The Intermediality of Narrative Literature: Medialities Matter

The Intermediality of Narrative Literature: Medialities Matter

by Jørgen Bruhn

Hardcover(1st ed. 2016)

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Overview

The Intermediality of Narrative Literature: Medialities Matter by Jørgen Bruhn


This book argues that narrative literature very often, if not always, include significant amounts of what appears to be extra-literary material – in form and in content – and that we too often ignore this dimension of literature.
It offers an up to date overview and discussion of intermedial theory, and it facilitates a much-needed dialogue between the burgeoning field of intermedial studies on the one side and the already well-developed methods of literary analysis on the other. The book aims at working these two fields together into a productive working method. It makes evident, in a methodologically succinct way, the necessity of approaching literature with an intermedial terminology by way of a relatively simple but never the less productive three-step analytic method. In four in-depth case studies of Anglophone texts ranging from Nabokov, Chandler and Tobias Wolff to Jennifer Egan, it demonstrates that medialities matter.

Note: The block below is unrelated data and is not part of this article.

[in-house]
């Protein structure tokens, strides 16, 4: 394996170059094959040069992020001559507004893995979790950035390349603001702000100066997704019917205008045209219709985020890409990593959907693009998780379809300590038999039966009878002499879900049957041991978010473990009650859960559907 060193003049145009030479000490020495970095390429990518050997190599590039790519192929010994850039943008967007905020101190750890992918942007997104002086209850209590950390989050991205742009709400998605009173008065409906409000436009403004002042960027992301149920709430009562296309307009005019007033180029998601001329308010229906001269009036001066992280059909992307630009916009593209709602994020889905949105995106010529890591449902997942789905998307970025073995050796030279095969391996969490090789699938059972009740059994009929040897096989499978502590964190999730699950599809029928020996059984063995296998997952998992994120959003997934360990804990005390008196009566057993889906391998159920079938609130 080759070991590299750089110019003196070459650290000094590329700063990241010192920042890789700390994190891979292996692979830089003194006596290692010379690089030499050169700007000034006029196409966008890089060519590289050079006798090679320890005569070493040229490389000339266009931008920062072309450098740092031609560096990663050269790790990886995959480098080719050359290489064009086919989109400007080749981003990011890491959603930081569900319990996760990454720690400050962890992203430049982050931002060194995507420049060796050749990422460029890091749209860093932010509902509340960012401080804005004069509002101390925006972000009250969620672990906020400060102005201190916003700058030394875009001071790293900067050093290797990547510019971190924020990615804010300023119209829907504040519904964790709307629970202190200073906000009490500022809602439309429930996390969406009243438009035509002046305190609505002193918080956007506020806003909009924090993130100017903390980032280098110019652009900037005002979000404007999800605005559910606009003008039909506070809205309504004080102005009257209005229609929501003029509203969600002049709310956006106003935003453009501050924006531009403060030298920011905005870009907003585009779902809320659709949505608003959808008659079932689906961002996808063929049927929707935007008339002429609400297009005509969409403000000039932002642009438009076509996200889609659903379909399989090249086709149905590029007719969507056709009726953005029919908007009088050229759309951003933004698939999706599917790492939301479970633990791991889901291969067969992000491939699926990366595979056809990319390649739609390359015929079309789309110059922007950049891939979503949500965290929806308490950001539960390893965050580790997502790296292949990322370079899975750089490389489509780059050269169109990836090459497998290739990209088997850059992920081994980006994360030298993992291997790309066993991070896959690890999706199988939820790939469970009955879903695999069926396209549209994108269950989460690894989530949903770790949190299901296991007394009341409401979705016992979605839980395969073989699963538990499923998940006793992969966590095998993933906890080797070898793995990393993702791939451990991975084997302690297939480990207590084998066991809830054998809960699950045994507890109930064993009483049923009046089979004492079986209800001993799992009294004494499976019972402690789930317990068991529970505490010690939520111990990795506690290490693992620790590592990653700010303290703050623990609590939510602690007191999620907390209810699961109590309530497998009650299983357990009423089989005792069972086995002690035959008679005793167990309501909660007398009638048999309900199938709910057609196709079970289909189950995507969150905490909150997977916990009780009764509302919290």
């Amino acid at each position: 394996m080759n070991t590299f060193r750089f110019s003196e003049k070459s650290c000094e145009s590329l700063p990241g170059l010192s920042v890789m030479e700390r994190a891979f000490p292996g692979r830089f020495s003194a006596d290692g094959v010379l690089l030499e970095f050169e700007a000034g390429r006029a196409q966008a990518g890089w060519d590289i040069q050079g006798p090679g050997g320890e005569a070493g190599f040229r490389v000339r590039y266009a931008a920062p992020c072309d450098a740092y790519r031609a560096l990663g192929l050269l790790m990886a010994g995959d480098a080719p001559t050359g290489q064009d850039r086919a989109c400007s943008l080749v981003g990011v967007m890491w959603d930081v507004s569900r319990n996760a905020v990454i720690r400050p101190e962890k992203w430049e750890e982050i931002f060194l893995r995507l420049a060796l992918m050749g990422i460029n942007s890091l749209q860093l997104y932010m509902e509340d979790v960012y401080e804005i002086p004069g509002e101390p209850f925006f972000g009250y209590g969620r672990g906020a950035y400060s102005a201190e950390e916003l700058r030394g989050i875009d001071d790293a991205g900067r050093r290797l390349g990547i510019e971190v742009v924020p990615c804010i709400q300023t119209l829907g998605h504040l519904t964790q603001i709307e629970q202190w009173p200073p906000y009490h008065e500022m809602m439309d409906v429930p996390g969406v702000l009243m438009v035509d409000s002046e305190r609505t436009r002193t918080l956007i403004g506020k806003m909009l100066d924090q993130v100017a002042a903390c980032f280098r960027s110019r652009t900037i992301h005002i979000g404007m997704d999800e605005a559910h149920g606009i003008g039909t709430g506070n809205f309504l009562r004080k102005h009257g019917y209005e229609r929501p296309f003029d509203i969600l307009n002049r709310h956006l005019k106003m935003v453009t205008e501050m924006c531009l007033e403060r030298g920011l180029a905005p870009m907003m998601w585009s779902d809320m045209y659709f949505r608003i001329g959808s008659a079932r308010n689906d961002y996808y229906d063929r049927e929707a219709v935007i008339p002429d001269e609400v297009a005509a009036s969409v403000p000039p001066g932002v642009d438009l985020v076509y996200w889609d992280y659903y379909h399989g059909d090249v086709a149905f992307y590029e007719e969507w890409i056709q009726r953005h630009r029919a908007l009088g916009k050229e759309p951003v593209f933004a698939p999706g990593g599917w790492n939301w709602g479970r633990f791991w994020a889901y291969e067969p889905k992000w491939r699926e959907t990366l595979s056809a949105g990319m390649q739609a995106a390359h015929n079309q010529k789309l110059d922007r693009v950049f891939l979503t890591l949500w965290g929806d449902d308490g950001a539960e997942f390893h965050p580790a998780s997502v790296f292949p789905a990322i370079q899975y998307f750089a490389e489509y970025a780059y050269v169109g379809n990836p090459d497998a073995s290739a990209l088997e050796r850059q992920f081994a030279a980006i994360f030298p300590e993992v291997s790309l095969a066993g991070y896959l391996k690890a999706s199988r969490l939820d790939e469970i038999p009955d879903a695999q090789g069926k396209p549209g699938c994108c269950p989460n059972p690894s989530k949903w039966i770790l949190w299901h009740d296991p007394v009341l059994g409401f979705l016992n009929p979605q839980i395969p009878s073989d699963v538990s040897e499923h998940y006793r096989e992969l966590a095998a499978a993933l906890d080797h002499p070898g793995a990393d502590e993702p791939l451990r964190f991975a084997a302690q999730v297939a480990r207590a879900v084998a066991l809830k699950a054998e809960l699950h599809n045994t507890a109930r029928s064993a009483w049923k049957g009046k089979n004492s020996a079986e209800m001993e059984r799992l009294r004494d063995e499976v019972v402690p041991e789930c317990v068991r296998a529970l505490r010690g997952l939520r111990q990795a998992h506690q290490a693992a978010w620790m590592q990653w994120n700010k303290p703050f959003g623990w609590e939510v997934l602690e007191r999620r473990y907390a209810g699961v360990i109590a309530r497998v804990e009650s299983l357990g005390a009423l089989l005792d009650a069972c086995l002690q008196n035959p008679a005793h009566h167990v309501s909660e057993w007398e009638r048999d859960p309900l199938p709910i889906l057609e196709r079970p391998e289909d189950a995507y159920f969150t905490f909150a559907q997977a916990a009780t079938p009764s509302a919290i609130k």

Product Details

ISBN-13: 9781137578402
Publisher: Palgrave Macmillan UK
Publication date: 06/30/2016
Edition description: 1st ed. 2016
Pages: 134
Sales rank: 1,191,238
Product dimensions: 5.83(w) x 8.27(h) x (d)

About the Author

Jørgen Bruhn is Professor of Comparative Literature at Linnæus University, Sweden. His main focus areas are literary theory and criticism, intermediality and media studies, and adaptation studies. In 2013 he edited (with Anne Gjelsvik and Eirik Frisvold Hansen) and contributed to Adaptation Studies: New Challenges, New Directions.

Table of Contents

Acknowledgments.- 1. Introduction.- 2. What is Mediality, and (How) does it Matter? Theoretical Terms and Methodology.-
3. Speak, Memory? Vladimir Nabokov, “Spring in Fialta”.- 4. “This beats tapes, doesn’t it?” – Women, cathedrals, and other medialities in Raymond Carver’s “Cathedral”.- 5. “Great script, eh?” – Medialities, metafiction and non-meaning in Tobias Wolff’s “Bullet in the brain”.- 6. Between punk and PowerPoint: Authenticity versus medialities in Jennifer Egan’s A visit from the goon squad.- 7. Afterthoughts.- Bibliography.- Index.-

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